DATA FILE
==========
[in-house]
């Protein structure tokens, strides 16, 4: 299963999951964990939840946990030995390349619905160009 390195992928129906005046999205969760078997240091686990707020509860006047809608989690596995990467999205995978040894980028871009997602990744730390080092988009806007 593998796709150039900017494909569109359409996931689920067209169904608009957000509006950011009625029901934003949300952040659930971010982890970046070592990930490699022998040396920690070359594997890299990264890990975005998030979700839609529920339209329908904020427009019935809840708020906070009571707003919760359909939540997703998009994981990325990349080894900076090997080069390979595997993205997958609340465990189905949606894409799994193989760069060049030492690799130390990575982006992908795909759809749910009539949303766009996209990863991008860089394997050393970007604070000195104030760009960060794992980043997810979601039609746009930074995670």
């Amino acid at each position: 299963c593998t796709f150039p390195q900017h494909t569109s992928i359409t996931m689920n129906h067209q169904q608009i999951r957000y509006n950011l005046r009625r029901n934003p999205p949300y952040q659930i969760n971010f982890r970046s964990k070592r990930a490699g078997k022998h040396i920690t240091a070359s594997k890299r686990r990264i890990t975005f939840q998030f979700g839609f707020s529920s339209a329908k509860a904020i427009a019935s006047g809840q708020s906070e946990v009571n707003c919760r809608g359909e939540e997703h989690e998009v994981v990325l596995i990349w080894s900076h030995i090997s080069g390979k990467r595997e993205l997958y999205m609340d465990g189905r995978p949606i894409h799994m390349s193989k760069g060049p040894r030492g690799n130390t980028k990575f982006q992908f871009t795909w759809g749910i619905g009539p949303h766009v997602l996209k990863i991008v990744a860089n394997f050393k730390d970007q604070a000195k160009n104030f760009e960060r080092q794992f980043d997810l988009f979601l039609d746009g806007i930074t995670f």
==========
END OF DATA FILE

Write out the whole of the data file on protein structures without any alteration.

[in-house]
């Protein structure tokens, strides 16, 4: 299963999951964990939840946990030995390349619905160009 390195992928129906005046999205969760078997240091686990707020509860006047809608989690596995990467999205995978040894980028871009997602990744730390080092988009806007 593998796709150039900017494909569109359409996931689920067209169904608009957000509006950011009625029901934003949300952040659930971010982890970046070592990930490699022998040396920690070359594997890299990264890990975005998030979700839609529920339209329908904020427009019935809840708020906070009571707003919760359909939540997703998009994981990325990349080894900076090997080069390979595997993205997958609340465990189905949606894409799994193989760069060049030492690799130390990575982006992908795909759809749910009539949303766009996209990863991008860089394997050393970007604070000195104030760009960060794992980043997810979601039609746009930074995670």
């Amino acid at each position: 299963c593998t796709f150039p390195q900017h494909t569109s992928i359409t996931m689920n129906h067209q169904q608009i999951r957000y509006n950011l005046r009625r029901n934003p999205p949300y952040q659930i969760n971010f982890r970046s964990k070592r990930a490699g078997k022998h040396i920690t240091a070359s594997k890299r686990r990264i890990t975005f939840q998030f979700g839609f707020s529920s339209a329908k509860a904020i427009a019935s006047g809840q708020s906070e946990v009571n707003c919760r809608g359909e939540e997703h989690e998009v994981v990325l596995i990349w080894s900076h030995i090997s080069g390979k990467r595997e993205l997958y999205m609340d465990g189905r995978p949606i894409h799994m390349s193989k760069g060049p040894r030492g690799n130390t980028k990575f982006q992908f871009t795909w759809g749910i619905g009539p949303h766009v997602l996209k990863i991008v990744a860089n394997f050393k730390d970007q604070a000195k160009n104030f760009e960060r080092q794992f980043d997810l988009f979601l039609d746009g806007i930074t995670f």